On a recent trip to the British Museum, it occured to me:”Who owns all this?”
It’s a pretty complex question to be asking though. As I wandered past the Elgin Marbles, I overheard a couple of tourists discussing how Greece wanted the ancient relics back. Apparently hacking the marbles off the Parthenon and shipping them over to show in the British Museum doesn’t sit too well with our Greek friends. Go figure.
Should the museums of the world, packed full of “stolen” ancient treasures and permanently borrowed artefacts from around the globe start returning the wares back to the countries where they originate?
Archaeologists and Museums have often been at loggerheads over the matter. Archaeologists want to see national and international laws which will restrict, if not prevent, the international movement of antiquities. Some museums, surprisingly, are against any such legislation as it would result in their treasure chest suddenly becoming rather bare.
Unprovenanced antiquities is the hot potato – items whose whereabouts in modern times aren’t fully documented. The liberation of Iraq saw the National Museum, Baghdad looted in April, 2003 with tens of thousands of artefacts removed. International reaction condemned the looting, but the items stolen turned up around the world on the black market.
It’s somewhat a stark contrast to the days of Lord Elgin, who along with his crew of men, set about working on the Acropolis as per their permit with the Ottoman Rulers. Allegedly, an Ottoman firman allowed Elgin to remove some items and take them back to Britain. In removing the marbles and transporting them to England, Elgin may well have saved them from the sorry state that was the Parthenon in the early 1800s. And then the British Government paid Elgin for them to the tune of a cool 39,000.
So wait – essentially Elgin did what a FOXNews employee did in 2003, and bring back some antiquities with him in the hope of selling it on for a handsome profit. Except the employee got arrested at Customs – apparently that’s the sort of thing you’re supposed to declare. Elgin, on the other hand, never had to deal with Heathrow Airport Customs.
That said, Elgin did lose his wife to his best friend, lost a chunk of his nose after a particularly bad infection and came close to bankruptcy after his wife took him to the cleaners in the divorce settlement.
But who really owns the antiquities? Can the museums really lay claim to something when the originating country wants them back?Or do ancient artefacts lose all ownership?Lets face it – it’s not as if anyone can directly lay a claim to say it belongs to them personally. So in fact, do antiquities belong to us all?
Simply put, it’s a huge grey area. The Elgin marbles have been the subject of debate for the past 200 years since they first came to British soil, and they’re still here! The argument with many such antiquities is that they’re better off in the museums of developed nations where they can be properly conserved. Which is fair enough. But then the counter argument comes that countries are being denied the rights to their own heritage. Which is another good point. And which is also why this whole thing seems to keep going around in circles.. again, and again, and again..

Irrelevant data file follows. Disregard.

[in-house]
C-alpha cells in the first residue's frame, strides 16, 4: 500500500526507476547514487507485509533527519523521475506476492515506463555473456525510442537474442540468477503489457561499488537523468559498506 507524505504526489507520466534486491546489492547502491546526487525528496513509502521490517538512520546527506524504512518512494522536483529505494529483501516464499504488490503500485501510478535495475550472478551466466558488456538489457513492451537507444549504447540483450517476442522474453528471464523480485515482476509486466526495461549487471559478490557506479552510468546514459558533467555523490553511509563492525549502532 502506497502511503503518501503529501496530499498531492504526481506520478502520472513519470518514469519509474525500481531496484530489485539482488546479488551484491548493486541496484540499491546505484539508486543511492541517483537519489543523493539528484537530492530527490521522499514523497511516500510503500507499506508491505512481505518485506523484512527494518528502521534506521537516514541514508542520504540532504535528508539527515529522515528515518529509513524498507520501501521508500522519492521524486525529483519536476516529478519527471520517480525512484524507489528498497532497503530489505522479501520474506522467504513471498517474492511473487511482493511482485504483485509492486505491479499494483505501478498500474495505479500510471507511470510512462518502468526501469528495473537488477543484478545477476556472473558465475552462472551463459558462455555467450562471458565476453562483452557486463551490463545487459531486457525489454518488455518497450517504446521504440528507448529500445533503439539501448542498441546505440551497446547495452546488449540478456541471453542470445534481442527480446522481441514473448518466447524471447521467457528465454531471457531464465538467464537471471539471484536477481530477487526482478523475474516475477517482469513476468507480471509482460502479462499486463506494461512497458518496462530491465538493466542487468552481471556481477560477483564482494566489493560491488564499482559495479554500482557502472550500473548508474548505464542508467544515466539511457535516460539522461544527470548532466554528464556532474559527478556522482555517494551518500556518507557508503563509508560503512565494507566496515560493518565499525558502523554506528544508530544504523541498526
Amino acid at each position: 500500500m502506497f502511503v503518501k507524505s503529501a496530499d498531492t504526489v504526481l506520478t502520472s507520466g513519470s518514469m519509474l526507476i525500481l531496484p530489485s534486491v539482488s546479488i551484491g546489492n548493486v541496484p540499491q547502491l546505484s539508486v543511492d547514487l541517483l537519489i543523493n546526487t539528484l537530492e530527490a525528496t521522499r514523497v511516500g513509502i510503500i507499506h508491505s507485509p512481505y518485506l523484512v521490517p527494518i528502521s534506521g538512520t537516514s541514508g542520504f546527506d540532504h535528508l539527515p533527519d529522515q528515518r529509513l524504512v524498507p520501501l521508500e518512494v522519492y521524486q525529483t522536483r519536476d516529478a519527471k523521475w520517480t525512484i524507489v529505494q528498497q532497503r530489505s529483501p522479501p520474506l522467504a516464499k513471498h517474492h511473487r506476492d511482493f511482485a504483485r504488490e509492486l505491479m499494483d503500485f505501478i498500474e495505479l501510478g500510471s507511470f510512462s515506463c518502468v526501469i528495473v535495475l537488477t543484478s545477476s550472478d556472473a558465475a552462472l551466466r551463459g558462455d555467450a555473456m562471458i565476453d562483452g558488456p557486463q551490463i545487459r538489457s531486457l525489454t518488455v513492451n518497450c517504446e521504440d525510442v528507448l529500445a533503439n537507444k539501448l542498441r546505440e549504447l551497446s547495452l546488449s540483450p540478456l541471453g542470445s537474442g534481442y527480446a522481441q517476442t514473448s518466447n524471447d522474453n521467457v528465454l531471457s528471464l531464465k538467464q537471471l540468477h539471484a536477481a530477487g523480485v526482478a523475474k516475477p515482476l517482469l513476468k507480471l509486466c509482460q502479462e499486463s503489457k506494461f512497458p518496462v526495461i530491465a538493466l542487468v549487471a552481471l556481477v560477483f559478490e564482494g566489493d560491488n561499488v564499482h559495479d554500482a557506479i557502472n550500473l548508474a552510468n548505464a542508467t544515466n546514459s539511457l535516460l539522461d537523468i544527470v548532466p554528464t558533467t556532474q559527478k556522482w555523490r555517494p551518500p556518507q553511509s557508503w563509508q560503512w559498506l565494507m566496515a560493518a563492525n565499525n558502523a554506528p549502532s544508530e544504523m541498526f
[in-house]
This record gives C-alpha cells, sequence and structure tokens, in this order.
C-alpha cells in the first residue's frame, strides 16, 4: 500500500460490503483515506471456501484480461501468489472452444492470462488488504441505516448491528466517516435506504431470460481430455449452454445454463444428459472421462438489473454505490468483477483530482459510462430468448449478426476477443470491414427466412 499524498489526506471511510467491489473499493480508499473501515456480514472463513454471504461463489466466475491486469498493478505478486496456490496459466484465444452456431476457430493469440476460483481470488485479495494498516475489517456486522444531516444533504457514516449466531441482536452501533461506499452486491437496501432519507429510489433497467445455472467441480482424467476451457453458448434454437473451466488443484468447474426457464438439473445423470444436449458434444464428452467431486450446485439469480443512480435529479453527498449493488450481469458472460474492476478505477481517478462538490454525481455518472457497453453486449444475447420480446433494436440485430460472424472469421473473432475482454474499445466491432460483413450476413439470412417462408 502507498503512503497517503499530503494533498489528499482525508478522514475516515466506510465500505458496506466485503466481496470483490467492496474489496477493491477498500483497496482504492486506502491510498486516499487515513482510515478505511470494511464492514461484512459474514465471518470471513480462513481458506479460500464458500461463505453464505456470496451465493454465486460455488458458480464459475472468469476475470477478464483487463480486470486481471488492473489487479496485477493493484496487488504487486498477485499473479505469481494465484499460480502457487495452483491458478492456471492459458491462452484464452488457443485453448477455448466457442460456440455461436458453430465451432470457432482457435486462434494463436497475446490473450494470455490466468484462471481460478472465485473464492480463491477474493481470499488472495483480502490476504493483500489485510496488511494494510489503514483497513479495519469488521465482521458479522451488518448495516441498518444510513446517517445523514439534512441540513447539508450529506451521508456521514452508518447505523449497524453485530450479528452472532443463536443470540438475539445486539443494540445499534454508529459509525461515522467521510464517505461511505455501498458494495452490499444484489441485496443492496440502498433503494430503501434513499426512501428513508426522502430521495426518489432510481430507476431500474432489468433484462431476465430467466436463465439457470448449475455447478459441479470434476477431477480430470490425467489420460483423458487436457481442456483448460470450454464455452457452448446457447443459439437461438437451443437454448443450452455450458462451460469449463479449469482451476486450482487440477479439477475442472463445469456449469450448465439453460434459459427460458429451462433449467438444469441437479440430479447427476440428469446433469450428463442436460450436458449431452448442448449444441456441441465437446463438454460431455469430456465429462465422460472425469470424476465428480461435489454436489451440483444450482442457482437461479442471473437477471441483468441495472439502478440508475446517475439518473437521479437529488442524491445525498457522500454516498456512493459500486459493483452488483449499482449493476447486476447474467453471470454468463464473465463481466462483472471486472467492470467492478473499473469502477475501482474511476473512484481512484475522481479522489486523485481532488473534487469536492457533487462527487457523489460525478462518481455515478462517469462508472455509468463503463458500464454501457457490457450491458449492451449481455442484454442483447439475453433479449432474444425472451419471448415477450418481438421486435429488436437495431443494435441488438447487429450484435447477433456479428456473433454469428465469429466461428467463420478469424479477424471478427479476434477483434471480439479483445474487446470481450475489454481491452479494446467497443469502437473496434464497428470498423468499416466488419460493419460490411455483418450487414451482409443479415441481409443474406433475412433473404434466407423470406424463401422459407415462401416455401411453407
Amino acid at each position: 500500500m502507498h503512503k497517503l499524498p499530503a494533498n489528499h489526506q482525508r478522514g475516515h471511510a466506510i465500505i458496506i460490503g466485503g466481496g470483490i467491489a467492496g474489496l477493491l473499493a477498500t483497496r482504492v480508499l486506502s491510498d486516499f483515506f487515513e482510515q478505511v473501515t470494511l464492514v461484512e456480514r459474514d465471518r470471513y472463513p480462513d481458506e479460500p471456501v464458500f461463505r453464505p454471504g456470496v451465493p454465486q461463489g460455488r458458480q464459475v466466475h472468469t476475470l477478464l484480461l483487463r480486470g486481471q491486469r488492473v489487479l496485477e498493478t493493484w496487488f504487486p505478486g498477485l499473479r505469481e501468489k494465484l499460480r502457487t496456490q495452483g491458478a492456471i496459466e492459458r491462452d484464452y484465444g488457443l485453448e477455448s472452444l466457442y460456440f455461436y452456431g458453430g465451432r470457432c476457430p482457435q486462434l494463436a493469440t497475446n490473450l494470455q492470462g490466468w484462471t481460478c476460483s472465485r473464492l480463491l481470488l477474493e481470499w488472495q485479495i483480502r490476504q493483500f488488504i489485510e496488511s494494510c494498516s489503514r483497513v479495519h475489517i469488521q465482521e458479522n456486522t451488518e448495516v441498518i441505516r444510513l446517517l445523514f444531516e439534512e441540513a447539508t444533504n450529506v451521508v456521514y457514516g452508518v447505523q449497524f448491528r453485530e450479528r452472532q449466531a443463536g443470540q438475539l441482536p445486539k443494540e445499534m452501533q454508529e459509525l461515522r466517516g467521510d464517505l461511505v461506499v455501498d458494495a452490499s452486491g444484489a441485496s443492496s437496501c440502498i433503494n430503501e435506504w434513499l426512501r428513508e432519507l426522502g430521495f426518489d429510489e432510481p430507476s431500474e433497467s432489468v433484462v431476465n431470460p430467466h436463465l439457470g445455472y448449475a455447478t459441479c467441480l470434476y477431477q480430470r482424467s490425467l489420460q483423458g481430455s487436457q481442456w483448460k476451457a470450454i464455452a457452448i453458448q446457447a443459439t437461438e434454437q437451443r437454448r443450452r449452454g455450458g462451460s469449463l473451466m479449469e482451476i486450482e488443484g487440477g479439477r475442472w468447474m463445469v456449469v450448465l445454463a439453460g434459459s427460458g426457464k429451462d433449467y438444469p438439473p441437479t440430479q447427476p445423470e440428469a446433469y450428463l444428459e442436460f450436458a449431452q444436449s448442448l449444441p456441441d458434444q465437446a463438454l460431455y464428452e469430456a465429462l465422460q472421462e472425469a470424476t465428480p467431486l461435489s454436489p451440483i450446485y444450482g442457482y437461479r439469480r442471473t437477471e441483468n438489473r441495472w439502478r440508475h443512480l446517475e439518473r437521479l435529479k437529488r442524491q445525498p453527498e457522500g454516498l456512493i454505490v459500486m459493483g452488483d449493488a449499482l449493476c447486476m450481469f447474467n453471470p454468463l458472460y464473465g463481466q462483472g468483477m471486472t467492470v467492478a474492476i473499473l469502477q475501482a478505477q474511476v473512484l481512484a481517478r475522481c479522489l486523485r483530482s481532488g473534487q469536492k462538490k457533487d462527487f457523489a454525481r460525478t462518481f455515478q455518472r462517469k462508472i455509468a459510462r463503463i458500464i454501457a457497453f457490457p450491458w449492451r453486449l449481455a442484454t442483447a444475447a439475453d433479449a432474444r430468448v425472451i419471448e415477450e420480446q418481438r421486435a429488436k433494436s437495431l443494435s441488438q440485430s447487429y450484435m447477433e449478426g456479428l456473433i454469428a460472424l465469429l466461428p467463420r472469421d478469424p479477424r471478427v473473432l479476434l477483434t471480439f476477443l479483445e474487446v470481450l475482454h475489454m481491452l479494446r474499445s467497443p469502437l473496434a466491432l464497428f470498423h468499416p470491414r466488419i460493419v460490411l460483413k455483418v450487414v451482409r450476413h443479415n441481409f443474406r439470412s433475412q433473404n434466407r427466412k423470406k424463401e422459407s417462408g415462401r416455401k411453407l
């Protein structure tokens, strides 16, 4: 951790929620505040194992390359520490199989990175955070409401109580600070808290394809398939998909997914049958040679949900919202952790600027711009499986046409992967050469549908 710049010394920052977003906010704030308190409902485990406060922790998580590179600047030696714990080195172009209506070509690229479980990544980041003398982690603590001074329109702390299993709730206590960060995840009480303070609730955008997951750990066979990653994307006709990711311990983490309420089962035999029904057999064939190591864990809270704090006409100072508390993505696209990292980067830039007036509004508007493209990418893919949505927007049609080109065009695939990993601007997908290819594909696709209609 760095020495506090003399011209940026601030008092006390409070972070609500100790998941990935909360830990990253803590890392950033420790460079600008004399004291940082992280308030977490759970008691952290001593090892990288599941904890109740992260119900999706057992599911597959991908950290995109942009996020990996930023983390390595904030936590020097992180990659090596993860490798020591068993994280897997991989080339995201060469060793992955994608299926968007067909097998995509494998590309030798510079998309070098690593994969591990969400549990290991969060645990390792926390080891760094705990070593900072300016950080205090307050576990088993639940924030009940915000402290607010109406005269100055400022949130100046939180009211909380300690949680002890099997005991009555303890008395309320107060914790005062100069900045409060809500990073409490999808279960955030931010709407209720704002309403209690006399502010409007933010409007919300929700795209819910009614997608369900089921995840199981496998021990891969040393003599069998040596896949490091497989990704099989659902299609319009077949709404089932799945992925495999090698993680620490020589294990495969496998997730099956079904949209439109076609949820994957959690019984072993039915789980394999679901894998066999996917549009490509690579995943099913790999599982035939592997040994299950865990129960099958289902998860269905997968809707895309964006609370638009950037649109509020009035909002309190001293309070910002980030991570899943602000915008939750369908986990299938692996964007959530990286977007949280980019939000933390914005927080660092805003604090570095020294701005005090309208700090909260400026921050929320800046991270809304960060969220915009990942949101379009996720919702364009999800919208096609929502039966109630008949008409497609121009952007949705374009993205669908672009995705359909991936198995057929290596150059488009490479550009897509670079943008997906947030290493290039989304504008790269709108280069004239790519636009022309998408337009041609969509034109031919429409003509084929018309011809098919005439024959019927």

Frederick Schultz was a New York art dealer jailed for three years in 2002 for smuggling Egyptian antiquities into America on the pretence that they were cheap souvenirs. Having violated the United States law of the National Stolen Property Act, he attempted to plead that he was not guilty as the law stated it was illegal to import or subsequently come into the possession of items which were stolen property. And Egypt’s 1983 law on national patrimony did not share the definition of “stolen” as is commonplace within the United States.
And of course he lost. Mainly because he was citing a law which said all antiquities discovered in Egypt are property of the Egyptian State, and hence belong to the nation.It continues, detailing that any such artefacts that come into the possession of a person, or institution, without the permission of the state means you’re handling stolen goods, and breaking the law. So really, citing that was a bit silly.
But it brings about an interesting point – in particular with regards to the commercial value of such artefacts. Archaeologists will argue that the best way to stop this sort of trade is for everyone to just stop buying antiquities, and hence making them all worthless. Leave it to the archaeologists to sort out, and that then, the blackmarket trade will cease. Wishful thinking, methinks..
So who owns antiquities?The origin country who claims their national soul has been taken from them, and demand for it to be repatriated? The foreign museums who claim the countries of origin are unable to preserve the artefacts as well as they can?Is there any gain from moving a treasure from a museum where it will be seen by millions to a museum where it will be seen by a handful?
Needless to say, it’s a topic with no easy answer.
I find it remarkable that in this age where globalisation and modern technology is making the world smaller and smaller, and we’re all learning much more about one another, sharing information freely, the subject of antiquities hasn’t changed. Nations and museums still bicker and argue about who owns what, and mankind’s heritage is being restricted in the process.
So what is to be of it all?Well for a start, Heritage Key is cataloguing the world’s collection of historical antiquities and bringing it to life for anybody with a computer and an internet connection to enjoy.
For me, this is where the future for accessing antiquities will lie.